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Good nutrition is essential to your child's overall health, happiness, and wellbeing. We have written this guide to assist you in keeping your child on a path of good life-long nutrition. Our first nutrition guide (Nutrition: A guide for the first year of life) left off at 1 year of age. So, this guide is designed to assist you during the toddler years. Please remember that all children are unique individuals and what is best for one may not be best for all. At each visit, your GPAM provider will consider your child's individual needs when making nutrition recommendations.

The toddler

The toddler years encompass children from age 1 to 3 years. Toddlers are energetic, curious, impulsive, and very independent! Their favorite word is "no" and they are always on the move. Toddlers are not interested in sitting down for a long meal. Toddlers are typically very picky eaters. For example they may love strawberries one day and dislike them the next. Your children's capacity to eat at any one time is limited. This can all make for frustrating meal times! But, do not dismay, we have some helpful tips that will help you during this wonderful, crazy toddler stage.

To eat or not to eat and how often?

It best to start with the wisdom of Ellyn Satter, a registered dietitian, whose Division of Responsibility in feeding has become a cornerstone for pediatric nutrition. In her book, 'How to get your child to eat ... but not too much', she explains that "parents are responsible for what is presented to eat and the manner in which it is presented" and the child is responsible for what and how much he/she eats. So, your "job" as the parent is to buy, prepare, and serve the food. Your toddler's "job" is to choose whether to eat, what to eat, and how much to eat. Most parents want to do both their job and their toddler's job! Do not try to do your toddler's job. Do not let your toddler do your job. Your toddler may try to take over your job of meal planning by refusing to eat certain foods. You prepare the meal and your toddler eats it, eats some of it, eats none of it. You are not a "short order cook" making endless food substitutions.

Most providers recommend offering your toddler 3 meals with 2-3 "snacks" a day. Meal and snack times should be planned or scheduled into your daily routine and eaten while seated at the table. Snacks should be appropriately spaced between meals to allow your child to be hungry at meals. In general, feeding intervals of 2-3 hours are appropriate for most toddlers. A meal should provide protein (meat, fish, poultry, egg, beans), a fruit and/or vegetable, bread and/or cereal (bread, noodles, rice), and milk. Remember, it does not have to be fancy. The quality of food served for snacks should be the same as a meal but you do not have to include all the components listed above. Snacks can be a good time to go ahead and give in to some of your child's food preferences. But, avoid "junk food" snacks.

Recommendations for healthy snacks

  1. Fresh fruits and vegetables-- serve with peanut butter, hummus, cheese, yogurt as toddlers love to "dip".
  2. Raisins
  3. Fruit cup (rinse off sugary syrup)
  4. Yogurt
  5. Cheese sticks
  6. Rye crisps or whole grain crackers with cheese or peanut butter

Although your active toddler may prefer to "multi task" by grazing while playing, it is best that he/she sit down in a high chair or booster seat for all meals and snacks. Encourage your toddler to self-feed by offering spoons and dishes with steep sides. But, your toddler will likely prefer to use his/her fingers! Expect messes and spills.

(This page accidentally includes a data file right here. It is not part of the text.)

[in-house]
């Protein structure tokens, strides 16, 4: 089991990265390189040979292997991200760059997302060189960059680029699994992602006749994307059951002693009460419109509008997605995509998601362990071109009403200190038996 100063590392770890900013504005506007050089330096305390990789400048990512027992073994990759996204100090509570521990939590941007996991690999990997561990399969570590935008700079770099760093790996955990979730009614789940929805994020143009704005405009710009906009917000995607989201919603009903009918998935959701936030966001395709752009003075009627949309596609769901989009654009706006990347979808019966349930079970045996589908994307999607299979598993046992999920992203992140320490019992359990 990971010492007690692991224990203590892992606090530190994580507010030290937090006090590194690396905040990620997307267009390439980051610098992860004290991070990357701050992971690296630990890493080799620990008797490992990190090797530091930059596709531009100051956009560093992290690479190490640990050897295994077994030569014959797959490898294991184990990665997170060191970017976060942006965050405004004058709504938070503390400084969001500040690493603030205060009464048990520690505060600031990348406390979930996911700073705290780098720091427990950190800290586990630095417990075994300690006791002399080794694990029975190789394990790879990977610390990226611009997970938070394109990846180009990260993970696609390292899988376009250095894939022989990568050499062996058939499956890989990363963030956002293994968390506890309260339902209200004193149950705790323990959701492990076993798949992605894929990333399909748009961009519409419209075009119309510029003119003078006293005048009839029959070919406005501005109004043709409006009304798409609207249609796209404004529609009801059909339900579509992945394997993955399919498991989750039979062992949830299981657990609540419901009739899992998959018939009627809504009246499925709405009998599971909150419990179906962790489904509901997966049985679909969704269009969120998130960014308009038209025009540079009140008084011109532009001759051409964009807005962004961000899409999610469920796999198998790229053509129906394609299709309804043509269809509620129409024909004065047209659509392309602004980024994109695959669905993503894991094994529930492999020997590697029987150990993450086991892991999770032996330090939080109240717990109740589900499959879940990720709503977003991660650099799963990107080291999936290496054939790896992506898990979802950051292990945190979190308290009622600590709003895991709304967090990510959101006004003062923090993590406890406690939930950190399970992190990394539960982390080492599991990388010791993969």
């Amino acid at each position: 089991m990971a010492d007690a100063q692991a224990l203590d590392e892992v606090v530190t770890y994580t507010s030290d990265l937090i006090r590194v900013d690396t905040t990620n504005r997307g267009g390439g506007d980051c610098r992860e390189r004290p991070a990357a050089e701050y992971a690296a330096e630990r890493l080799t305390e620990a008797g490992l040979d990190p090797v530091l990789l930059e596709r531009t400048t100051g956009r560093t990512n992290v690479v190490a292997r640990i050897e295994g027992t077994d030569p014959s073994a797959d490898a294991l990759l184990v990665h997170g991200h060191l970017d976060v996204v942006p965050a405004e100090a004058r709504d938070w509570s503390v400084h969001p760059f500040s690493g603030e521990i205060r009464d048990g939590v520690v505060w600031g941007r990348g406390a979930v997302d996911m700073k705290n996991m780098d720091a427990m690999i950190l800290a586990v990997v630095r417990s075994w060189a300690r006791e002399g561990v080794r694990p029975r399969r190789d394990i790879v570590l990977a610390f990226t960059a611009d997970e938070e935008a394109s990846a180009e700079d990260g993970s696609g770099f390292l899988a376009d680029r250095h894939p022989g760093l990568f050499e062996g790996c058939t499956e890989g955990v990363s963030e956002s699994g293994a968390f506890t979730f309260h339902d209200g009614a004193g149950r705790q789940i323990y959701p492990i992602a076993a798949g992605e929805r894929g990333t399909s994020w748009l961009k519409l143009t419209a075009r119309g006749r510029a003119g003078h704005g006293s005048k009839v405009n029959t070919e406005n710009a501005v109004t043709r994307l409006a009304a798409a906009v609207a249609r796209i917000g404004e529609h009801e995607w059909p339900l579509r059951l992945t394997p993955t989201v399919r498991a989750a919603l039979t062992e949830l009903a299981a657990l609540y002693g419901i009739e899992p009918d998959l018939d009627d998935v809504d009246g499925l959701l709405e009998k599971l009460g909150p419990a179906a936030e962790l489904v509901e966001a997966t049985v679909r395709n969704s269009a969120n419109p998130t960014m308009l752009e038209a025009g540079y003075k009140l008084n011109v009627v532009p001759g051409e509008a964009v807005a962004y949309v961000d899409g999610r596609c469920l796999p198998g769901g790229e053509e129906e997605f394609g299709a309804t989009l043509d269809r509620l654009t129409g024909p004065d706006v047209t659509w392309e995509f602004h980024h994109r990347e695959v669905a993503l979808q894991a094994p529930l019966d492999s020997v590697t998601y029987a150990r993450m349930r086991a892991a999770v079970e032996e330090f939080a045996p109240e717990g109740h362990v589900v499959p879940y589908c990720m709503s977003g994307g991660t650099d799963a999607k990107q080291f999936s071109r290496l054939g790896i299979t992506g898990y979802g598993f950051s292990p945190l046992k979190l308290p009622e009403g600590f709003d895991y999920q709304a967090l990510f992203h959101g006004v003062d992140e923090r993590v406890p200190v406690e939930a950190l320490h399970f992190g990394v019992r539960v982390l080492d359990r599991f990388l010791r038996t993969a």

Toddlers: the definition of picky eaters

It is quite normal for toddlers to be picky eaters. Rejection does not mean dislike. They can love a food one day and dislike it the next. Offer your toddler a variety of different foods. Continue to offer a variety of foods even if they have been rejected in the past. It can take 10-15 exposures to a new food before a child is even willing to even consider it. If your child does love a particular fruit or vegetable, it is ok to serve it often. Try to keep your focus "on the big picture" rather than on exactly how much is eaten at one particular meal/snack.

Struggles over vegetables seem to be universal between parents and children. It is important for parents to serve as good nutrition role models. If you want your toddler to eat veggies, you need to eat yours as well! Out of frustration, we are often tempted to "hide" vegetables in other foods. This strategy may work but can often backfire and cause your toddler to be even more suspicious of the foods you are serving. But creative preparation of vegetables, such pureed cauliflower, zucchini bread and vegetable lasagna may help your toddler accept these foods. For example, if you serve your toddler zucchini bread and he/she loves it, he/she may be more willing to try grilled zucchini or zucchini casserole.

Food is food. It is not a reward or a bribe.

This is a good concept to try and remember but can be difficult to implement when faced with toddler in a tantrum! When your toddler is having a tantrum, it is very tempting to use a piece of chocolate candy to coax him back into compliance. There is nothing wrong with an occasional sweet treat. But, it is best to avoid using the sweet treat as a bribe or a reward.

Milk: So many choices

One would think that buying milk would be a simple thing. But, these days, with so many choices in the dairy case, it can be quite confusing. So, we want to try and simplify things a bit.

Unless your child has an allergy or an intolerance, most GPAM providers recommend cow's milk. Cows' milk contains a wide array of key nutrients that help support human health. It is an excellent source of protein, calcium, potassium and phosphorus.

The fat content of milk is the proportion of milk, by weight, that is made up by butterfat. The fat content of cow's milk is modified to make a variety of products: whole milk (3.25%), reduced fat (2%), low fat (1%), skim/nonfat (0-0.2%). Most GPAM providers recommend whole milk from 1 to 2 years of age. After 2 years of age, most GPAM providers recommend low fat or preferably skim milk.